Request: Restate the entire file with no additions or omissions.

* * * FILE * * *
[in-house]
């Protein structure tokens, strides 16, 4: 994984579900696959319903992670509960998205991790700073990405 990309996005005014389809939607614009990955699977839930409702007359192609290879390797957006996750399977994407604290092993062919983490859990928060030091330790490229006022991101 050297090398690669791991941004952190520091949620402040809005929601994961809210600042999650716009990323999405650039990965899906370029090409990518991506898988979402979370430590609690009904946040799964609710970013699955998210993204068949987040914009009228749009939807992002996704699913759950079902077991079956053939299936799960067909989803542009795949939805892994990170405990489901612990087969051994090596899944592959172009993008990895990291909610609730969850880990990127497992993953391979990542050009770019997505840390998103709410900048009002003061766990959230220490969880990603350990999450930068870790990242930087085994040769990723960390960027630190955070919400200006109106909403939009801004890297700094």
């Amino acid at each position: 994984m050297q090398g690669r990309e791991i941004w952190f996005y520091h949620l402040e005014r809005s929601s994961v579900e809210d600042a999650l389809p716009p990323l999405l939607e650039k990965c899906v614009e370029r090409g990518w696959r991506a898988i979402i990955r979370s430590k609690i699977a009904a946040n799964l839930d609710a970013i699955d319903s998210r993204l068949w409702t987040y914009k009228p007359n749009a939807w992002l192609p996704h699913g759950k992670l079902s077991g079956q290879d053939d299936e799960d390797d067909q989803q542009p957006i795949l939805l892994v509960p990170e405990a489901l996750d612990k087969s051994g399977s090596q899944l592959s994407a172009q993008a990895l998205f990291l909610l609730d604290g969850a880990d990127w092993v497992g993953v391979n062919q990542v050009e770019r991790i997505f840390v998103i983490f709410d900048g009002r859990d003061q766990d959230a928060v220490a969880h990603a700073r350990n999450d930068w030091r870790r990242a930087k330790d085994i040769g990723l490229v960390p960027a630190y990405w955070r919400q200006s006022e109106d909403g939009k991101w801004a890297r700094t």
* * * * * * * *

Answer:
[in-house]
């Protein structure tokens, strides 16, 4: 994984579900696959319903992670509960998205991790700073990405 990309996005005014389809939607614009990955699977839930409702007359192609290879390797957006996750399977994407604290092993062919983490859990928060030091330790490229006022991101 050297090398690669791991941004952190520091949620402040809005929601994961809210600042999650716009990323999405650039990965899906370029090409990518991506898988979402979370430590609690009904946040799964609710970013699955998210993204068949987040914009009228749009939807992002996704699913759950079902077991079956053939299936799960067909989803542009795949939805892994990170405990489901612990087969051994090596899944592959172009993008990895990291909610609730969850880990990127497992993953391979990542050009770019997505840390998103709410900048009002003061766990959230220490969880990603350990999450930068870790990242930087085994040769990723960390960027630190955070919400200006109106909403939009801004890297700094």
């Amino acid at each position: 994984m050297q090398g690669r990309e791991i941004w952190f996005y520091h949620l402040e005014r809005s929601s994961v579900e809210d600042a999650l389809p716009p990323l999405l939607e650039k990965c899906v614009e370029r090409g990518w696959r991506a898988i979402i990955r979370s430590k609690i699977a009904a946040n799964l839930d609710a970013i699955d319903s998210r993204l068949w409702t987040y914009k009228p007359n749009a939807w992002l192609p996704h699913g759950k992670l079902s077991g079956q290879d053939d299936e799960d390797d067909q989803q542009p957006i795949l939805l892994v509960p990170e405990a489901l996750d612990k087969s051994g399977s090596q899944l592959s994407a172009q993008a990895l998205f990291l909610l609730d604290g969850a880990d990127w092993v497992g993953v391979n062919q990542v050009e770019r991790i997505f840390v998103i983490f709410d900048g009002r859990d003061q766990d959230a928060v220490a969880h990603a700073r350990n999450d930068w030091r870790r990242a930087k330790d085994i040769g990723l490229v960390p960027a630190y990405w955070r919400q200006s006022e109106d909403g939009k991101w801004a890297r700094t």